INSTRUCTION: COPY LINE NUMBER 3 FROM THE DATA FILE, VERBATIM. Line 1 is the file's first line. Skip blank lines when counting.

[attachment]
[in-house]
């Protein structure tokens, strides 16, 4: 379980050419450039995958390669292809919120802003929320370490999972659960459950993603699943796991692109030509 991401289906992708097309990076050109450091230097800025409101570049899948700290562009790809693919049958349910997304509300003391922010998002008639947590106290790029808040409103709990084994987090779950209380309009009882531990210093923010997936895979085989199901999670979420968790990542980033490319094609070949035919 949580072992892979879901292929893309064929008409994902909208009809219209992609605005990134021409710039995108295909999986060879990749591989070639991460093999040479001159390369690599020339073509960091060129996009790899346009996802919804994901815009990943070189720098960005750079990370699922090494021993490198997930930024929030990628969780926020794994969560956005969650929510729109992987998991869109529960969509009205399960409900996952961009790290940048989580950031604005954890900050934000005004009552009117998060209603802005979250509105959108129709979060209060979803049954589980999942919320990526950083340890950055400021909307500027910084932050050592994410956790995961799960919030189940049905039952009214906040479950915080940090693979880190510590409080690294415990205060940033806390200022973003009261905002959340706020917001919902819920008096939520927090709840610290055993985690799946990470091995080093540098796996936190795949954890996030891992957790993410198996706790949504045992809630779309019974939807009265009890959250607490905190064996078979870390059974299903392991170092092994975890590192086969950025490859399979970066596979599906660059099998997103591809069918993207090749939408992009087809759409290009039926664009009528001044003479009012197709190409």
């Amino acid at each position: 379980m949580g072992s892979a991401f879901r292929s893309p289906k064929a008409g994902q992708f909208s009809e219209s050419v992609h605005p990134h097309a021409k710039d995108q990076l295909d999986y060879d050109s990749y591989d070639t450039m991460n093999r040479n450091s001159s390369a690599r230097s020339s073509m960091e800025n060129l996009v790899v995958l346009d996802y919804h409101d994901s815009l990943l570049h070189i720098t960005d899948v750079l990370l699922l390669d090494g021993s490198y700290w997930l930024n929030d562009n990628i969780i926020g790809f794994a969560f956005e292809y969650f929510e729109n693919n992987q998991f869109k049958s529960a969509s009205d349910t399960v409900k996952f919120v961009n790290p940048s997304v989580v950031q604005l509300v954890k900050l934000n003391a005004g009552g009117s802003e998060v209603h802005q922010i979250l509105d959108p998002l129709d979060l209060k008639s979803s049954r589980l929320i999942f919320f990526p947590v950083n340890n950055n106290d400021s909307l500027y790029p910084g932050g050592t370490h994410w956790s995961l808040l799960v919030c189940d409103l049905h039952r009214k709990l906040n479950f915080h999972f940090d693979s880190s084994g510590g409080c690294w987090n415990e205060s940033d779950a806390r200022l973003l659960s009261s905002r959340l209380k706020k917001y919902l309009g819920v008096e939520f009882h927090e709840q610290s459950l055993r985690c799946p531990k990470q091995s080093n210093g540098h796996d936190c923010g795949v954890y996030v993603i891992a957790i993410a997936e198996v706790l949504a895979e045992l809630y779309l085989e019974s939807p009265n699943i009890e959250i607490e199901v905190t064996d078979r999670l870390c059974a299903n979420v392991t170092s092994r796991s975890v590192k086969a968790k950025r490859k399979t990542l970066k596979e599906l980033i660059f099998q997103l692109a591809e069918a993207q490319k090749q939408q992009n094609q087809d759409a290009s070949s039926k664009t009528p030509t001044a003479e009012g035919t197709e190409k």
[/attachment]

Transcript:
């Amino acid at each position: 379980m949580g072992s892979a991401f879901r292929s893309p289906k064929a008409g994902q992708f909208s009809e219209s050419v992609h605005p990134h097309a021409k710039d995108q990076l295909d999986y060879d050109s990749y591989d070639t450039m991460n093999r040479n450091s001159s390369a690599r230097s020339s073509m960091e800025n060129l996009v790899v995958l346009d996802y919804h409101d994901s815009l990943l570049h070189i720098t960005d899948v750079l990370l699922l390669d090494g021993s490198y700290w997930l930024n929030d562009n990628i969780i926020g790809f794994a969560f956005e292809y969650f929510e729109n693919n992987q998991f869109k049958s529960a969509s009205d349910t399960v409900k996952f919120v961009n790290p940048s997304v989580v950031q604005l509300v954890k900050l934000n003391a005004g009552g009117s802003e998060v209603h802005q922010i979250l509105d959108p998002l129709d979060l209060k008639s979803s049954r589980l929320i999942f919320f990526p947590v950083n340890n950055n106290d400021s909307l500027y790029p910084g932050g050592t370490h994410w956790s995961l808040l799960v919030c189940d409103l049905h039952r009214k709990l906040n479950f915080h999972f940090d693979s880190s084994g510590g409080c690294w987090n415990e205060s940033d779950a806390r200022l973003l659960s009261s905002r959340l209380k706020k917001y919902l309009g819920v008096e939520f009882h927090e709840q610290s459950l055993r985690c799946p531990k990470q091995s080093n210093g540098h796996d936190c923010g795949v954890y996030v993603i891992a957790i993410a997936e198996v706790l949504a895979e045992l809630y779309l085989e019974s939807p009265n699943i009890e959250i607490e199901v905190t064996d078979r999670l870390c059974a299903n979420v392991t170092s092994r796991s975890v590192k086969a968790k950025r490859k399979t990542l970066k596979e599906l980033i660059f099998q997103l692109a591809e069918a993207q490319k090749q939408q992009n094609q087809d759409a290009s070949s039926k664009t009528p030509t001044a003479e009012g035919t197709e190409k």